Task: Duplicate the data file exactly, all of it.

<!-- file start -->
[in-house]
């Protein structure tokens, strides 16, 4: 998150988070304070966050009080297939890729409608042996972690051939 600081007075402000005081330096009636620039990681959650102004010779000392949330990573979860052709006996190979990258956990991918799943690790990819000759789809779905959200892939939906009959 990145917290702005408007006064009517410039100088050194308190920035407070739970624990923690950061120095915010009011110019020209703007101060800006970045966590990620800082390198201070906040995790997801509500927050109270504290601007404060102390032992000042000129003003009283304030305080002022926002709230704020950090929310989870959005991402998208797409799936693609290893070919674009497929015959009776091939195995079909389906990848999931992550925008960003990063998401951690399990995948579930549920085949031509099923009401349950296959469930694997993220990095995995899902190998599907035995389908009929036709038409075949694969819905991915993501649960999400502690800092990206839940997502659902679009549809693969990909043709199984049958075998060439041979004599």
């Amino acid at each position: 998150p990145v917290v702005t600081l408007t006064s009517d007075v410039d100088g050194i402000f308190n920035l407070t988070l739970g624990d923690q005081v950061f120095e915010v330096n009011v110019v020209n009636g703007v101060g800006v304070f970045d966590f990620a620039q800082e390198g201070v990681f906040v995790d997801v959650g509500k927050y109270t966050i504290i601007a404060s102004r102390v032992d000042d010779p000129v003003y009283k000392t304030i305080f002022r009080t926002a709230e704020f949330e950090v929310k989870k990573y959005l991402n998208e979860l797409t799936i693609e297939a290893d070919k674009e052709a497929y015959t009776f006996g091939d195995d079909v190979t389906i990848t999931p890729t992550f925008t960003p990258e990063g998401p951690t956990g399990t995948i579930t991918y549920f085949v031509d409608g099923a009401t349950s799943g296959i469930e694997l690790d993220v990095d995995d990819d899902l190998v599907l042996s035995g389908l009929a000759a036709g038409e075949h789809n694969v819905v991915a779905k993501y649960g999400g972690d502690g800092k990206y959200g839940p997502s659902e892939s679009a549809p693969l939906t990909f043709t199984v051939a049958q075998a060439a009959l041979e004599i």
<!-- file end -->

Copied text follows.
[in-house]
């Protein structure tokens, strides 16, 4: 998150988070304070966050009080297939890729409608042996972690051939 600081007075402000005081330096009636620039990681959650102004010779000392949330990573979860052709006996190979990258956990991918799943690790990819000759789809779905959200892939939906009959 990145917290702005408007006064009517410039100088050194308190920035407070739970624990923690950061120095915010009011110019020209703007101060800006970045966590990620800082390198201070906040995790997801509500927050109270504290601007404060102390032992000042000129003003009283304030305080002022926002709230704020950090929310989870959005991402998208797409799936693609290893070919674009497929015959009776091939195995079909389906990848999931992550925008960003990063998401951690399990995948579930549920085949031509099923009401349950296959469930694997993220990095995995899902190998599907035995389908009929036709038409075949694969819905991915993501649960999400502690800092990206839940997502659902679009549809693969990909043709199984049958075998060439041979004599």
């Amino acid at each position: 998150p990145v917290v702005t600081l408007t006064s009517d007075v410039d100088g050194i402000f308190n920035l407070t988070l739970g624990d923690q005081v950061f120095e915010v330096n009011v110019v020209n009636g703007v101060g800006v304070f970045d966590f990620a620039q800082e390198g201070v990681f906040v995790d997801v959650g509500k927050y109270t966050i504290i601007a404060s102004r102390v032992d000042d010779p000129v003003y009283k000392t304030i305080f002022r009080t926002a709230e704020f949330e950090v929310k989870k990573y959005l991402n998208e979860l797409t799936i693609e297939a290893d070919k674009e052709a497929y015959t009776f006996g091939d195995d079909v190979t389906i990848t999931p890729t992550f925008t960003p990258e990063g998401p951690t956990g399990t995948i579930t991918y549920f085949v031509d409608g099923a009401t349950s799943g296959i469930e694997l690790d993220v990095d995995d990819d899902l190998v599907l042996s035995g389908l009929a000759a036709g038409e075949h789809n694969v819905v991915a779905k993501y649960g999400g972690d502690g800092k990206y959200g839940p997502s659902e892939s679009a549809p693969l939906t990909f043709t199984v051939a049958q075998a060439a009959l041979e004599i």